In the aftermath of a paranormal invasion of Manhattan, ghost enthusiasts and scientists, Erin Gilbert (Kristen Wiig) and Abby Yates (Melissa McCarthy) along with nuclear engineer Jillian Holtzmann (Kate McKinnon) and subway employee Patty Tolan (Leslie Jones) team up to prevent the paranormal from taking over the land of the living.
When a team of paranormal detectives post a video online of their first ghost encounter, one of the comments reads “ain’t no bitches gonna hunt no ghosts”.This is a mirror of some of the immediate hate this film got in its early stages of production. As soon as the announcement of an all-female lead Ghostbusters movie was made, it was met with a frenzy of anti-Ghostbusters hysteria. Not only because they were female but because, why reboot a franchise that is loved by millions worldwide? Was it really necessary to remake this?
In this culture of reboots/sequels, it was only a matter of time before Ghostbusters got the greenlight. On the topic ghosts , this movie received many a roasts, purely based on the trailers. That being said, the trailers were horrible. This doesn’t take anything away from the goodness of the movie as I really enjoyed it. The hate towards this movie wasn’t because it was necessarily a bad movie. It came from Ghostbusters’ nostalgic protectors of the 80s comedy movies, though seemingly and selectively forgetting about the horrific mess which was Ghostbusters Part II (1989). But hey, that’s none of my business. Insert Kermit the Frog meme where appropriate.
The all-female reboot had laughs at every corner. Much alike the original, the humour was cringey yet highly amusing. It’s not unwatchable, which is what people were insinuating before even seeing the movie. They were basing their opinions on trailers. And to be fair, the trailers were unfunny but the media fuelled YouTube commenters’ anti-feminist ideologies triggered by their love for the 1984 hit. You know how YouTube comment threads get. A few people start to hate and everyone jumps on the bandwagon. That’s not just YouTube, that’s what happens in a social media frenzy. Admittedly, they could have released better trailers but that’s bad marketing and doesn’t take anything way from the movie.
Ghostbusters isn’t just a sci-fi comedy. It’s a critique of identity politics and ideologies as well as popular culture. It attacks both in such a way that it makes it understandable and digestible for younger viewers, and that comes from an intelligent script by director Paul Fieg (Bridesmaids) and Kate Dippold (Parks & Recreation).In the original, it was Murray, Hudson, Ramis and Ackroyd as the Ghostbusters. The reboot comes from Fieg and Dippold. Their script is bouncy and very funny, though it is a blend between verbal comedy and physical comedy as well touching on important social issues. Wiig (The Martian) plays career physicist at Columbia university who was trying to leave her past behind her and not be labelled as “crazy”. Life isn’t so easy, and when a book about ghosts called “Ghosts From The Past” pops up on Amazon she almost loses it. She co-wrote this book with Abby Yates (McCarthy) years ago, someone who is very passionate about the paranormal and the other side, pursuing her interest with Jillian Holtzmann (McKinnon).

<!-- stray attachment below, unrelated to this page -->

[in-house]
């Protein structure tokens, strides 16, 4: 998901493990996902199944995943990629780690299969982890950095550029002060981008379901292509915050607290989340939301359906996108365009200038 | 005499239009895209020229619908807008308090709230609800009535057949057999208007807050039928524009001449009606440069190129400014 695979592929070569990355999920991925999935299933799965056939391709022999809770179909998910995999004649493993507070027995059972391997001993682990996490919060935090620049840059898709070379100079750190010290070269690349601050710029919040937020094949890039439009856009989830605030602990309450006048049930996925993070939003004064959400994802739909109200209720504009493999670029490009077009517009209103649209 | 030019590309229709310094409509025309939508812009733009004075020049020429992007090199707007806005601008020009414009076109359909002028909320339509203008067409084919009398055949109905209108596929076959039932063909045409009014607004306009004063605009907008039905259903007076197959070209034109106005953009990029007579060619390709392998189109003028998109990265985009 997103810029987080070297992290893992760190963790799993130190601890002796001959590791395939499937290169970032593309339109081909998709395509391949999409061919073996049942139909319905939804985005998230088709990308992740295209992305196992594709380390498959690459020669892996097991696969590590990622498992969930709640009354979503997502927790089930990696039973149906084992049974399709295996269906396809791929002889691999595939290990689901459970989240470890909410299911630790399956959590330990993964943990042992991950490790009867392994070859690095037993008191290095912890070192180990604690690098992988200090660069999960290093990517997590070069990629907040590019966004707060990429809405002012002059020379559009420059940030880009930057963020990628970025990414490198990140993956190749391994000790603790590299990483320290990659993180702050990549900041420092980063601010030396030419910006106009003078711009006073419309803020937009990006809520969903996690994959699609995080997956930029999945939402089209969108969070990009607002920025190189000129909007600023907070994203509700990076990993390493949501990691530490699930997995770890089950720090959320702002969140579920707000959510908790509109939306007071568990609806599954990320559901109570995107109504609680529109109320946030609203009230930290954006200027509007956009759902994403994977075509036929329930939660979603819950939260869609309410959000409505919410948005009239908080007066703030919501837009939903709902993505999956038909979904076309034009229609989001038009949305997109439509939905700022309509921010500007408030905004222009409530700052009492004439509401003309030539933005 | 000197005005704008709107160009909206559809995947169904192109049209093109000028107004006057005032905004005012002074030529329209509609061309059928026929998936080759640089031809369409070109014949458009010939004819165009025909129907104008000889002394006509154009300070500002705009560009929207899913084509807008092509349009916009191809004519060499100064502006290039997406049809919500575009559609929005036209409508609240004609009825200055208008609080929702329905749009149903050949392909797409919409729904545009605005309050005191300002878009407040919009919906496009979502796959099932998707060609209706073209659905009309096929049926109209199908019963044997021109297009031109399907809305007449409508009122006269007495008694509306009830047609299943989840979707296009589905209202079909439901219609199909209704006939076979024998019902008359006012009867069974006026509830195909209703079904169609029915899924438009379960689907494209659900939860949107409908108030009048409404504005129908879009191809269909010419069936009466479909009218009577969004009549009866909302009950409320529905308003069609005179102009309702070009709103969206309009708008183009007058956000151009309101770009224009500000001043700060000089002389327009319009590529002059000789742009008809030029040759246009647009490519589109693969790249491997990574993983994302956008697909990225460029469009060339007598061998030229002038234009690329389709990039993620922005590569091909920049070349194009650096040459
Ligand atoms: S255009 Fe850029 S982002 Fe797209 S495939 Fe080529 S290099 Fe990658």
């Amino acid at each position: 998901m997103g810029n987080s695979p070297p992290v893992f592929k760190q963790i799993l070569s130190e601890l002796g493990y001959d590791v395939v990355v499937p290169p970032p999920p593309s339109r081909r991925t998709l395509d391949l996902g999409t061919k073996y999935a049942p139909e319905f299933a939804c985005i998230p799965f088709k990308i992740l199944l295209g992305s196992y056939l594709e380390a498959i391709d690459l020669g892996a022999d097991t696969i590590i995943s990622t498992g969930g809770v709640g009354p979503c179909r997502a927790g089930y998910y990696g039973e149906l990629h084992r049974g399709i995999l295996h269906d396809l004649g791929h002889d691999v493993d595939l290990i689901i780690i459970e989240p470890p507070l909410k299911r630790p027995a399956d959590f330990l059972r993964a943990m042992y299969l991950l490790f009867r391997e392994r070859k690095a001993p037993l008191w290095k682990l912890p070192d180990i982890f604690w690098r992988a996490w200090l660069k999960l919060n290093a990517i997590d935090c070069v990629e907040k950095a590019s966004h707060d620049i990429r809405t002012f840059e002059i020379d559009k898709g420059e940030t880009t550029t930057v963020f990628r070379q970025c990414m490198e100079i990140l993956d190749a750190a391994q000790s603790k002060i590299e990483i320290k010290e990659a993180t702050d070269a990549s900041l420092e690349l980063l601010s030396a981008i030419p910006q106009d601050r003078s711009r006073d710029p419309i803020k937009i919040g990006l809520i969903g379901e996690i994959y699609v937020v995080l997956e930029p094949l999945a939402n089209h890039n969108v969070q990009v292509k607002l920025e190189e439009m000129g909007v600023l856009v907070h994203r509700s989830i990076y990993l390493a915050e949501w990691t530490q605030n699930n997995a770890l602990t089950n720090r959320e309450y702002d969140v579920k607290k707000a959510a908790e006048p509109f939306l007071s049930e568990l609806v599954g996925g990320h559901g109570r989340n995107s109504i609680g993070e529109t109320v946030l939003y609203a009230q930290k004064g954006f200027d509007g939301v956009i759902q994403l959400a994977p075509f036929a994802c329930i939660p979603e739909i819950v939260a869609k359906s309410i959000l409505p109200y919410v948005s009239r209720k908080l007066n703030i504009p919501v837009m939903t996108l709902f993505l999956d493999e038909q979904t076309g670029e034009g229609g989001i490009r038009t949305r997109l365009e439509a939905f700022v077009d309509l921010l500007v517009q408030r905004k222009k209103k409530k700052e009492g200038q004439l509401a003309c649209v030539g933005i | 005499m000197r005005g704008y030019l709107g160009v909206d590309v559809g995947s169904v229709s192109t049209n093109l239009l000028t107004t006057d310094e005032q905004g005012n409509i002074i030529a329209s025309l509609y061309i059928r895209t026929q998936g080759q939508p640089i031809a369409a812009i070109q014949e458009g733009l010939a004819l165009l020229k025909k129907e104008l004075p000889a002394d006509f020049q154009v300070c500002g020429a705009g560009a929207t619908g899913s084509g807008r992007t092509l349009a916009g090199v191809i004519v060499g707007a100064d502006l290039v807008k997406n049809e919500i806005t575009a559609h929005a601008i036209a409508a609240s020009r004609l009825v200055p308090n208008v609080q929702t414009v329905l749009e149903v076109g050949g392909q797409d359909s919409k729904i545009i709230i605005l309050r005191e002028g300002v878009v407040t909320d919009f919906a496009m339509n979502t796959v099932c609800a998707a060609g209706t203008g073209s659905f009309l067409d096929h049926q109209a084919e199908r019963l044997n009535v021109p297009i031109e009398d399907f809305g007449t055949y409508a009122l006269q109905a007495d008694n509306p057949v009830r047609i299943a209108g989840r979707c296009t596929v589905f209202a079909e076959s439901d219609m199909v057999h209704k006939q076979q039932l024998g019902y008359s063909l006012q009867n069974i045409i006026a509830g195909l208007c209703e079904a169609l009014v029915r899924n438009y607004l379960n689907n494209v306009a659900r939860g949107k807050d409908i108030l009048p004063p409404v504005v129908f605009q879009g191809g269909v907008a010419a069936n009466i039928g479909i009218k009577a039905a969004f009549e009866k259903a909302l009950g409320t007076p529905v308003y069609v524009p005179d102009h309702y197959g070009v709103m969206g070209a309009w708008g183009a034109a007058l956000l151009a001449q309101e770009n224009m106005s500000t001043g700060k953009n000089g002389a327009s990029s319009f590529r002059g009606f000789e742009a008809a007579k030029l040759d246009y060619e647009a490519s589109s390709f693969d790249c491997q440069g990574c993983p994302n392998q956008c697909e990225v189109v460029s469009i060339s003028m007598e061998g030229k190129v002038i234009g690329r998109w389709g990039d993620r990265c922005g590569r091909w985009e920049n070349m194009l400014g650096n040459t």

The book on Amazon leads to Erin being sacked and has no alternative but to join Abby and her ghost hunters. They’re joined by Patty (Jones) who alerts them to ghosts in the subway. They recruit Australian beefcake Kevin (Chris Hemsworth) as their receptionist who only answers the phone when he wants to, and only speaks to people if they aren’t shouting down the phone. His work ethic is questionable and he’s a bit of a blonde bimbo who they only hired because there were no other applicants and Dr Gilbert wanted to gawp at him like she was still in highschool. I loved the opening scene with the iconic theme song though it could have stayed on for a tad longer.
The movie is a good bit of fun and doesn’t take itself too seriously. Paul Fieg has successfully created a great Ghostbusters movie and potentially made a movie that would appeal to a new generation of fans with the youth of today. The star of the movie for me, was Kate McKinnon (Saturday Night Live) as Jillian Holtzmann. She reminded me of one of those quirky eccentric English teachers yet with sciency twist. The comedy came naturally to her, and to be honest, she was born for the role. She was that physical comedy that spoke about before. It’s the things she does that make one laugh out loud. She’s uncanny in persona to NCIS’ forensic scientist Abby Sciuto.
The quality of the CGI is like any low-budget science fiction movie. It’s mediocre and nothing more than that. But it wins with the story and its characters with great performances from McCarthy, Wiig, Jones but McKinnon steals the whole movie. It’s not an invasion of nostalgia. In fact, it honours the original. If it didn’t, Murray and Aykroyd would not have accepted cameo roles in the movie. It’s not trying to replace the old movie. If anything, it’s trying to give it an upgrade. It’s enteraing, funny, intelligent anf fun for all the family. It would not suprise me if a sequel is already in the pipeline.
An all-female upgrade is welcome in this culture of differing opinions, ideologies and freedom of expression; now more than ever